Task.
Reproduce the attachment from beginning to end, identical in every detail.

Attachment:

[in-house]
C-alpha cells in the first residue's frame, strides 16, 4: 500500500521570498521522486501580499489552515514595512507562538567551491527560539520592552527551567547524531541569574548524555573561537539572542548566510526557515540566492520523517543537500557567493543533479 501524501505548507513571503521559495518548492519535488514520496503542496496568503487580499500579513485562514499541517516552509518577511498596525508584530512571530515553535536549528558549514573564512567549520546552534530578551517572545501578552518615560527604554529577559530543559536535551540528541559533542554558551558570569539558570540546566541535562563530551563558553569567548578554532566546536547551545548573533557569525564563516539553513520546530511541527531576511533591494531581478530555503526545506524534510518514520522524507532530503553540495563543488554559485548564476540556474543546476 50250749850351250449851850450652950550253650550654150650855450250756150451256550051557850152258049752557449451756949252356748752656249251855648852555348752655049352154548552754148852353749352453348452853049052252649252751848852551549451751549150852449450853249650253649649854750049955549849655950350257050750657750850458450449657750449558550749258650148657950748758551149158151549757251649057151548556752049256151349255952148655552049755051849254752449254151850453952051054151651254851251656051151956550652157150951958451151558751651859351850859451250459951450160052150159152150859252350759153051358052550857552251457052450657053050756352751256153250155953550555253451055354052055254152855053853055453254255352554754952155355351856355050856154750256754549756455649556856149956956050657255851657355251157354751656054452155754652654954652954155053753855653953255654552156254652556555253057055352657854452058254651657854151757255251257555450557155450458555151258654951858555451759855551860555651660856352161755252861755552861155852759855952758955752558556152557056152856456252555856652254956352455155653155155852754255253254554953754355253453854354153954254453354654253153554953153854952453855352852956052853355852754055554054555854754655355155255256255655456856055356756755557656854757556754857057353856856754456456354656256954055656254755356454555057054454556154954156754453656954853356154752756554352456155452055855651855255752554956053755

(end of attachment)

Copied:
[in-house]
C-alpha cells in the first residue's frame, strides 16, 4: 500500500521570498521522486501580499489552515514595512507562538567551491527560539520592552527551567547524531541569574548524555573561537539572542548566510526557515540566492520523517543537500557567493543533479 501524501505548507513571503521559495518548492519535488514520496503542496496568503487580499500579513485562514499541517516552509518577511498596525508584530512571530515553535536549528558549514573564512567549520546552534530578551517572545501578552518615560527604554529577559530543559536535551540528541559533542554558551558570569539558570540546566541535562563530551563558553569567548578554532566546536547551545548573533557569525564563516539553513520546530511541527531576511533591494531581478530555503526545506524534510518514520522524507532530503553540495563543488554559485548564476540556474543546476 50250749850351250449851850450652950550253650550654150650855450250756150451256550051557850152258049752557449451756949252356748752656249251855648852555348752655049352154548552754148852353749352453348452853049052252649252751848852551549451751549150852449450853249650253649649854750049955549849655950350257050750657750850458450449657750449558550749258650148657950748758551149158151549757251649057151548556752049256151349255952148655552049755051849254752449254151850453952051054151651254851251656051151956550652157150951958451151558751651859351850859451250459951450160052150159152150859252350759153051358052550857552251457052450657053050756352751256153250155953550555253451055354052055254152855053853055453254255352554754952155355351856355050856154750256754549756455649556856149956956050657255851657355251157354751656054452155754652654954652954155053753855653953255654552156254652556555253057055352657854452058254651657854151757255251257555450557155450458555151258654951858555451759855551860555651660856352161755252861755552861155852759855952758955752558556152557056152856456252555856652254956352455155653155155852754255253254554953754355253453854354153954254453354654253153554953153854952453855352852956052853355852754055554054555854754655355155255256255655456856055356756755557656854757556754857057353856856754456456354656256954055656254755356454555057054454556154954156754453656954853356154752756554352456155452055855651855255752554956053755